21 November 2017

Did you know that national planning policy is changing ?

The Department for Communities and Local Government has recently undertaken consultation on a proposed number of changes to planning policy and legislation designed to increase the availability of new housing in England: “Planning for the right homes in the right places”.

Following on from the related White Paper published in February 2017:” Fixing our broken Housing Market”, the consultation closed on 9th November 2017 with a view to modifying the National Planning Policy Framework in the spring of 2018 with the aim of delivering significantly increased numbers of well- designed new homes in the right locations much more quickly than has previously been possible.

This is to be achieved by standardising the methodology of calculating local housing need and reducing the opportunity for delay and dispute in the process of determining within individual authorities’ areas the locations that would be suitable for the building of new homes.

Essentially Local Authorities are being tasked with greatly increasing the opportunities for new homes in their areas and failure to identify, plan for and continue to monitor the provision of new homes against the identified housing need will have serious consequences in a local authoritys ability to control development in their area. In contrast, more ambitious Local Authorities who exceed the housing need targets will be effectively rewarded through access to additional central government funding.

So what does this mean for you ?

Although there is a clear intention as a matter of policy to increase the supply of new homes nationally and to flex the planning system where possible it does not mean that indiscriminate uncontrolled building will be permitted. Huge swathes of Green Belt land are not going to be re-designated as part of this process.

But it is possible that it will encourage Local authorities to re-assess previous local plans and possibly rethink sites previously ruled out as being inappropriate where they have few alternatives and a need to meet the required number of opportunities in the local plan.

Many existing home owners who are thinking of moving ,  particularly those with larger gardens, redundant outbuildings or orchards may soon be in a good position to unlock the potential development value in their property.

But planning is complicated, time consuming and expensive ?

All of the above is true but fortunately there are a range of developers who have the expertise to deal with planning who need opportunities in the form of potential  sites who can navigate their way through the complications. Many of these will often independently contact property owners to enquire whether they would be interested in talking to them about possible opportunities.

There are many different ways in which  possible development  agreements can be put in place with a developer  but all of them  will have the same end goal of ensuring that the profit to be made by the developer is maximised. So you may be asked to give the developer an option to buy your property for a period of time  when they have successfully obtained planning permission – sometimes an option fee is payable when the agreement is entered into. You may be asked to enter into an agreement for a period of time that is conditional on the developer securing planning at a price determined by the value of the property when permission has been obtained. Again, you may be asked to sell outright at an agreed price that does not reflect the potential value of the property with the benefit of an anticipated planning permission ; leading you  to consider provisions that require the developer to pay a further payment following the purchase ( often called a clawback or overage payment ). Another type of arrangement is known as a “Promotion Agreement”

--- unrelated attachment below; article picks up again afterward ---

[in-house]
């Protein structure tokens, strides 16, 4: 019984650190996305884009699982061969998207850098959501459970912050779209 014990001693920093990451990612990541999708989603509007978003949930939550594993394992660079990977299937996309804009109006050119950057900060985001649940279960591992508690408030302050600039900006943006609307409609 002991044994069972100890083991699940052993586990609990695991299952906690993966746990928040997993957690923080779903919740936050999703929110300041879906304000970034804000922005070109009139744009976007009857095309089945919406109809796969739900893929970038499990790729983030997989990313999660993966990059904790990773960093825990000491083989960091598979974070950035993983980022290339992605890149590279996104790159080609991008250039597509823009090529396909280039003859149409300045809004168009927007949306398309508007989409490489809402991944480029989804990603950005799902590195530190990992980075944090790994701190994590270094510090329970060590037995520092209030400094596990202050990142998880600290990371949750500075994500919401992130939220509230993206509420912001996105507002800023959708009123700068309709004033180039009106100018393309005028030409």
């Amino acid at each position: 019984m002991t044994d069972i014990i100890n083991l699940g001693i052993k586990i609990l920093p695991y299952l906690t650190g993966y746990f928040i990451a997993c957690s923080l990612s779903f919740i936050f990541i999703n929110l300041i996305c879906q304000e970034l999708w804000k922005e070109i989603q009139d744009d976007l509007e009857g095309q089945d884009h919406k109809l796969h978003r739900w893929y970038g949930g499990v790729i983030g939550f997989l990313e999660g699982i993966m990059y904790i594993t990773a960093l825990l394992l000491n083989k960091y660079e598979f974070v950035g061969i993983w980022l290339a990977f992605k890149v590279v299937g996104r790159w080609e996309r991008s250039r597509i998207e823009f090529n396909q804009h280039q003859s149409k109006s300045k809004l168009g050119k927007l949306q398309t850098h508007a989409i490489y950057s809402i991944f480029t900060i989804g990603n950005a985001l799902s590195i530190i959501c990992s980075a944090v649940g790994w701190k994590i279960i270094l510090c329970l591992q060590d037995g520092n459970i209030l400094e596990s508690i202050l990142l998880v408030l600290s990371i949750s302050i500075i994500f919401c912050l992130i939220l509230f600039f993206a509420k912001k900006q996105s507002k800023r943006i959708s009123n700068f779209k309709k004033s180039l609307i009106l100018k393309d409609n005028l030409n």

What must I do if I am approached by a developer ?

When it comes to understanding the issues that apply to re-developing a site and of the risks and rewards a developer will always have an advantage over most home owners.

You must take your own independent legal advice whenever you are approached by a developer seeking to persuade you to join with them in any kind of development agreement before you agree to any proposed terms or sign any documentation and you should ensure that the developer agrees to pay your legal fees for such advice.  You may also need to take some independent planning or valuation advice.

Once agreed any option agreement or conditional agreement may prevent you selling your property until the period it was granted for expires.

Planning permission can take some time to obtain and although a developer needs sufficient time to negotiate a permission with the local authority that will deliver maximum profit, you should not sterilise your property for an overly- extended period if you think you may wish to sell prior to the expiration of that period.

How can Gepp & Sons help ?

Gepp & Sons have considerable experience acting both for developers and for land owners of development sites and are familiar with a huge variety of different types of development agreements and can assist with any approach made to you in these circumstances

Please feel free to contact Richard Jackson on 01245 228134 or by email at to discuss